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U.S. light vehicle sales will continue to grow in 2012, according to the automotive market analysis firm Polk — and at least some Class Is anticipate benefiting from that growth.
U.S. light-vehicle sales are projected to grow 7.3 percent to 13.7 million vehicles, a "moderate pace" primarily due to 2011's "relatively strong" year for sales, Polk officials said in a prepared statement issued Jan. 3. The firm's analysts don't expect the U.S. market to return to pre-recession annual sales levels of greater than 16 million vehicles until 2015, they said.
Meanwhile, in their 4Q and 2011 year-end financial teleconferences and webcasts last month, senior executives at some Class Is attributed 2011 traffic volume increases in part to rising automobile sales, and said they expect that trend to continue in 2012 and beyond.
"The long-term automotive outlook is very bright," said Patrick Ottensmeyer, executive vice president of sales and marketing for Kansas City Southern, where 4Q automotive volume rose 22 percent and revenue climbed 30 percent year over year. "Four planned new assembly plants in Mexico and some expanded plants are expected to increase Mexican finished vehicle production by nearly 40 percent by 2015."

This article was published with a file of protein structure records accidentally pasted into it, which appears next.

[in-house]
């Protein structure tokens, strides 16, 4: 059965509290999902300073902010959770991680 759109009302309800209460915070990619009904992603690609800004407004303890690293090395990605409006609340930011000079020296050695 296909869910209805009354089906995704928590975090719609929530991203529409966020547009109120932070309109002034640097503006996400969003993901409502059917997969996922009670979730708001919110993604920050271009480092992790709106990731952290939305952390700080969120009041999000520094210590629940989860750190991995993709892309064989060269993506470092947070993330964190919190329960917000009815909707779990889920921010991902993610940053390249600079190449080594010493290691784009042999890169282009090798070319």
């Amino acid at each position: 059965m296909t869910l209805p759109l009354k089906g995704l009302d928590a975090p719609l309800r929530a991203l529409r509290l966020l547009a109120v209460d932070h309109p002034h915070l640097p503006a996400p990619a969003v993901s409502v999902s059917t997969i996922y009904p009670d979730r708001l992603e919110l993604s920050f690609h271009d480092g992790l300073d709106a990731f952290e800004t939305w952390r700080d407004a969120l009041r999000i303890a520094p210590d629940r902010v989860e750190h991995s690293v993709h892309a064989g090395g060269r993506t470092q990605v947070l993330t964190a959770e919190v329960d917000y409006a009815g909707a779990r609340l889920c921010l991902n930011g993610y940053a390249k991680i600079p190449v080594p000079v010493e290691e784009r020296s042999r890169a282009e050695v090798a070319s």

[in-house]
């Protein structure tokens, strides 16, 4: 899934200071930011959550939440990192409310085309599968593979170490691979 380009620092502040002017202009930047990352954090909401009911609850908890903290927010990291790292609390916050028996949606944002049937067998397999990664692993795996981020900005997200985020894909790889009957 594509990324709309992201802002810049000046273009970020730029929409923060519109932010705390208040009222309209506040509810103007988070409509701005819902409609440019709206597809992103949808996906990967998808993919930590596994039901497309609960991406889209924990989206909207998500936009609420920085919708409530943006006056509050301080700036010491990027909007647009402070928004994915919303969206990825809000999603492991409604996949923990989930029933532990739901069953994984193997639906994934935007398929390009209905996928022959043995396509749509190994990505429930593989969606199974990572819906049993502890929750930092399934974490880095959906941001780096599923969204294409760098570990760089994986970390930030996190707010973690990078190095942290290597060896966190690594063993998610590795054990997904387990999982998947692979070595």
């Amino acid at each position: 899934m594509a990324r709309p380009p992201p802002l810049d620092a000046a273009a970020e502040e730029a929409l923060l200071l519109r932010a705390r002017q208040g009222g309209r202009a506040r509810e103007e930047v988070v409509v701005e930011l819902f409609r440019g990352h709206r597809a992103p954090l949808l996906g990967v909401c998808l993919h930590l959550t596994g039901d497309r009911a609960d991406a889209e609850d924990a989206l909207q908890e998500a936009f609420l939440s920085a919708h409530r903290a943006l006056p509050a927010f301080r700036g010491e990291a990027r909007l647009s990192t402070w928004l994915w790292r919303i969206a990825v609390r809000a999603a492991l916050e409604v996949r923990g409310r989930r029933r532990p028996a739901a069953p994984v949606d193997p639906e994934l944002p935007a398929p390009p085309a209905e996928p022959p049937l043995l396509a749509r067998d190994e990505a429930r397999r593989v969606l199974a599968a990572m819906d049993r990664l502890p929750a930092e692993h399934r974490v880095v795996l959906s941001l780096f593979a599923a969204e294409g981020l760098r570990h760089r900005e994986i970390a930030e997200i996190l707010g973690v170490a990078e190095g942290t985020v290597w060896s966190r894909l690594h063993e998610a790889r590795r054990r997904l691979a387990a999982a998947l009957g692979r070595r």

The number of new cars sold this year will depend in part on the employment rate. So, what will the hiring trend look like in 2012? A recent forecast that IHS Global Insight prepared for the U.S. Conference of Mayors predicts all but three of the nation's 363 metro areas will see employment growth.
By 2012's end, non-farm payrolls are projected to grow by 1.3 percent, and the nation will have regained 48 percent of the jobs lost during the Great Recession, stated the report, "U.S. Metro Economies: 2012 Employment Forecast and the Impact of Exports."
Growth will come primarily from the following sectors: trade, transportation and utilities; education and health services; professional and business services; and leisure and hospitality, the report states.
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